Original Research

Manganese, nickel and strontium bioaccumulation in the tissues of the African sharptooth catfish, Clarias gariepinus from the Olifants River, Kruger National Park

Annemarie Avenant-Oldewage, Hazel Marx
Koedoe | Vol 43, No 2 | a196 | DOI: https://doi.org/10.4102/koedoe.v43i2.196 | © 2000 Annemarie Avenant-Oldewage, Hazel Marx | This work is licensed under CC Attribution 4.0
Submitted: 01 July 2000 | Published: 02 July 2000

About the author(s)

Annemarie Avenant-Oldewage,
Hazel Marx,

Full Text:



The gills, liver, muscle and skin were collected from Clarias gariepinus, during four surveys (February, May, June and November) in 1994 from two sites on the Olifants River in the Kruger National Park. With the use of atomic absorption spectrophotometry, metal concentrations of manganese, nickel and strontium bioaccumulated in these tissues were determined. This information was then used to differentiate between the concentrations found at the two locations and between the four survey periods. The con- centration of the metals were found to be highest in the gills, followed by the liver. This suggests the gills to be the primary uptake tissue for these metals following their intimate blood-water contact. The concentration of manganese and strontium, with particular reference to the gills, showed highest bioaccumulation at Mamba. Very little differences in the nickel concentrations were found at both Mamba and Balule. Water bioconcentration factors for manganese and nickel were much higher than that noted for sediment, suggesting a much lower bioavailability of these metals from the sediment. On the other hand, sediment bioconcentration factors for strontium were generally higher than that for water, which could imply higher bioavailability and concentration from the sediment.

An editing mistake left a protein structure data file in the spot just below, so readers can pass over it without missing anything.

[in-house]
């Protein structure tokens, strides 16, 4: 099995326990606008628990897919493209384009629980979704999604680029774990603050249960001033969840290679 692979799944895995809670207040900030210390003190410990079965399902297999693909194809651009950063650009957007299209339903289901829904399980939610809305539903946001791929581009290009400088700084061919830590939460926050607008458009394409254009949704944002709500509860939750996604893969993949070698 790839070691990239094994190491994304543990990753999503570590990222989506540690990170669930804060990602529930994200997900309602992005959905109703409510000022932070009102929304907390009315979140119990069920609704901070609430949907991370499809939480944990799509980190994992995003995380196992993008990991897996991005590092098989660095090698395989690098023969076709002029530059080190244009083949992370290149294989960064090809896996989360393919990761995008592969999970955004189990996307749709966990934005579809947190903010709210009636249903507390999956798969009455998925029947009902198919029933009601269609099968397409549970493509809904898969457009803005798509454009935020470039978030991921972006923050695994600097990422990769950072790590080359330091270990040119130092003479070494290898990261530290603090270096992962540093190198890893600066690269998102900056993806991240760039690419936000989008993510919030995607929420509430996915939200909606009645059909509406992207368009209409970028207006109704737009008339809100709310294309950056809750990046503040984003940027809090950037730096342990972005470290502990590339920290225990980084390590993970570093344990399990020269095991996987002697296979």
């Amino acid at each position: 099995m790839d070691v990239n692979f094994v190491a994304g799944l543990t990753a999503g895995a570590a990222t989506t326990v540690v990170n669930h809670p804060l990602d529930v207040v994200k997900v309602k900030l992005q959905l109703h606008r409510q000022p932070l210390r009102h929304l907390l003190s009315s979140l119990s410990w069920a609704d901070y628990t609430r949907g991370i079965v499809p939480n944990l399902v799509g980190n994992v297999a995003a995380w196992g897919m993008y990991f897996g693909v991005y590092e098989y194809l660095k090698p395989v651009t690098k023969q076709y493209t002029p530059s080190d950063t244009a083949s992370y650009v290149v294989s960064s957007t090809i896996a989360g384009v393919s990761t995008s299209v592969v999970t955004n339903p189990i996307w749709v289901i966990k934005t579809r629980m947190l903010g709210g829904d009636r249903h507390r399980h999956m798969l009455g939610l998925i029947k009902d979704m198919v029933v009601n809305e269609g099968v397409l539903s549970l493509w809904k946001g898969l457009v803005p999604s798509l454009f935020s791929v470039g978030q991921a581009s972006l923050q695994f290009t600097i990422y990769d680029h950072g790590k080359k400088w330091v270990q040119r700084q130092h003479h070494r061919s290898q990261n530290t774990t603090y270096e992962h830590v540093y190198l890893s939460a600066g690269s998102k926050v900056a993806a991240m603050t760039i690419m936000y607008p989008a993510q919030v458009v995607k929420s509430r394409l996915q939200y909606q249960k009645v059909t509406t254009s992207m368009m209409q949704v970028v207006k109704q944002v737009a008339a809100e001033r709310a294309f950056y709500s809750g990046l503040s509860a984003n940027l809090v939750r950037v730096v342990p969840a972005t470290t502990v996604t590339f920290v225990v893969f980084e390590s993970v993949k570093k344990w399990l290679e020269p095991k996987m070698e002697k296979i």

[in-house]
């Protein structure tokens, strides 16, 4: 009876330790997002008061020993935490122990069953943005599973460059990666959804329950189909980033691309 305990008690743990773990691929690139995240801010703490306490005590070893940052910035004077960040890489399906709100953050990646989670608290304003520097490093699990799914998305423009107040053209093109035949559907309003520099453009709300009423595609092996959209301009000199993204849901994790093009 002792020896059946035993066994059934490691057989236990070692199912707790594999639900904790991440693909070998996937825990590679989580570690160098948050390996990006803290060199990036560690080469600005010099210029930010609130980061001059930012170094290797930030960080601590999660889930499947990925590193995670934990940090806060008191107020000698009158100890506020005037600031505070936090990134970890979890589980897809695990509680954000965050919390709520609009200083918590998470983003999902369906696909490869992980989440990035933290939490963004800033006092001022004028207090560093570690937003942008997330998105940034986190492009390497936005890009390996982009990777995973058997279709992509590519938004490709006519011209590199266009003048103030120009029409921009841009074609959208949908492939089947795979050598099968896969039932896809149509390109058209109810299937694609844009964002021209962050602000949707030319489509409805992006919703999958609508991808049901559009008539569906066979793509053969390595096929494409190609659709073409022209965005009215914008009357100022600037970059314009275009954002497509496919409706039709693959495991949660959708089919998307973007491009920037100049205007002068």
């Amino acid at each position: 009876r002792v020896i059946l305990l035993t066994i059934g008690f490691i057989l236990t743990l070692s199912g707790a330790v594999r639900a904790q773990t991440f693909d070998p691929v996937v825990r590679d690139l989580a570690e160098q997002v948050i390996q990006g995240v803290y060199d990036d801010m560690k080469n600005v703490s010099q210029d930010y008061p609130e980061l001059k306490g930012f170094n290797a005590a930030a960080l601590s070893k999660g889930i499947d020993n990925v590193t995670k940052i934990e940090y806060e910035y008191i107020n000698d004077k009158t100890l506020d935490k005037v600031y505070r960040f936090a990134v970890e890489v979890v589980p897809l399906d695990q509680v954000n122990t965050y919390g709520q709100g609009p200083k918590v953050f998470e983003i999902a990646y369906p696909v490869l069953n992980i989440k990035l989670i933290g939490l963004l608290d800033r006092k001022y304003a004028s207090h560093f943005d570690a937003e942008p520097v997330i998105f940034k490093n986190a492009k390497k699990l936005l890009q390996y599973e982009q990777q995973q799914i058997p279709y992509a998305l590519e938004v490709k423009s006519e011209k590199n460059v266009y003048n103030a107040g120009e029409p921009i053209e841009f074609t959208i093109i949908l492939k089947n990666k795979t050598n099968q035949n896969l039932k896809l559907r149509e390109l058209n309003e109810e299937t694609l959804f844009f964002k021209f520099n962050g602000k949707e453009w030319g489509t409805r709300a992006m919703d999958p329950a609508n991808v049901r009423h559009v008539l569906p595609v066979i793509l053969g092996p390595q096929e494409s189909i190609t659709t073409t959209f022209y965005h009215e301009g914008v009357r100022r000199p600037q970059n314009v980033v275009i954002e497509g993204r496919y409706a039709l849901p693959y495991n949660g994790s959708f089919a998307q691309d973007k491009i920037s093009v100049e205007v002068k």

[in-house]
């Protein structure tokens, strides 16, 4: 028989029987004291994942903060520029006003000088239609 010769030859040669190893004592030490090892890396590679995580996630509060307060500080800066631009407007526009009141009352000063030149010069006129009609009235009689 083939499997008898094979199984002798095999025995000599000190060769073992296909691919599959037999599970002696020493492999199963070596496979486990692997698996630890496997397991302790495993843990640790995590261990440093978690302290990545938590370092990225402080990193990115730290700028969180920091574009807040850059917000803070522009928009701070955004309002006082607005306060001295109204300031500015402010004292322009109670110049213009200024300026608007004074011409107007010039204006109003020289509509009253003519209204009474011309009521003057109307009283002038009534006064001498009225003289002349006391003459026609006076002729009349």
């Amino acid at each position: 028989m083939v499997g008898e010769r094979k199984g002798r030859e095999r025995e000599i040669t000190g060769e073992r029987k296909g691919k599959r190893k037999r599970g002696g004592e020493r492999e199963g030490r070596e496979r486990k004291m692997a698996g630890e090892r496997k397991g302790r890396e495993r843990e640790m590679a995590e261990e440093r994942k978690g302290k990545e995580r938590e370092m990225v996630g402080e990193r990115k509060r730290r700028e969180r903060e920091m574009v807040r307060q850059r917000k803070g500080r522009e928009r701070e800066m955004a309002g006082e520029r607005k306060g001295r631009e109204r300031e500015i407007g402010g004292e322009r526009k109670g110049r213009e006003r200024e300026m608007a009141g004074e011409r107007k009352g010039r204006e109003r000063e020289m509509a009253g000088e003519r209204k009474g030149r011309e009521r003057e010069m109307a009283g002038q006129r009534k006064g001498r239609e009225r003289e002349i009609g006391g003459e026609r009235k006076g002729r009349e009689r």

manganese, nickel, strontium, Clarias gariepinus, Olifants River, Kruger


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